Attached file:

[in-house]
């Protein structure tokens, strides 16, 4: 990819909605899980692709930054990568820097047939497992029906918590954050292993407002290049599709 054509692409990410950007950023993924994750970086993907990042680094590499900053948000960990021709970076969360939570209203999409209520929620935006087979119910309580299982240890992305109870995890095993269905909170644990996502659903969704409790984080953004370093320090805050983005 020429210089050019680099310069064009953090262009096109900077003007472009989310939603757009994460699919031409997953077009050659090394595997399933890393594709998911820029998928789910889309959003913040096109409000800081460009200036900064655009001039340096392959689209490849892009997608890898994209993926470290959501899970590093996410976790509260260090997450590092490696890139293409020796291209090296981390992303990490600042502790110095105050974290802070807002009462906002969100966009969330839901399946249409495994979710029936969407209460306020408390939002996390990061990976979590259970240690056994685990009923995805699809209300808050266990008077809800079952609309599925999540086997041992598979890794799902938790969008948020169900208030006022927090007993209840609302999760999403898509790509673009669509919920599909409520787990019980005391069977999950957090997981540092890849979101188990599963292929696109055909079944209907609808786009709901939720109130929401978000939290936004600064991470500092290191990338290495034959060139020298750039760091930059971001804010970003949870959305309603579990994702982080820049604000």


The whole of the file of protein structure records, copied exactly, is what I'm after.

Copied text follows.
[in-house]
């Protein structure tokens, strides 16, 4: 990819909605899980692709930054990568820097047939497992029906918590954050292993407002290049599709 054509692409990410950007950023993924994750970086993907990042680094590499900053948000960990021709970076969360939570209203999409209520929620935006087979119910309580299982240890992305109870995890095993269905909170644990996502659903969704409790984080953004370093320090805050983005 020429210089050019680099310069064009953090262009096109900077003007472009989310939603757009994460699919031409997953077009050659090394595997399933890393594709998911820029998928789910889309959003913040096109409000800081460009200036900064655009001039340096392959689209490849892009997608890898994209993926470290959501899970590093996410976790509260260090997450590092490696890139293409020796291209090296981390992303990490600042502790110095105050974290802070807002009462906002969100966009969330839901399946249409495994979710029936969407209460306020408390939002996390990061990976979590259970240690056994685990009923995805699809209300808050266990008077809800079952609309599925999540086997041992598979890794799902938790969008948020169900208030006022927090007993209840609302999760999403898509790509673009669509919920599909409520787990019980005391069977999950957090997981540092890849979101188990599963292929696109055909079944209907609808786009709901939720109130929401978000939290936004600064991470500092290191990338290495034959060139020298750039760091930059971001804010970003949870959305309603579990994702982080820049604000």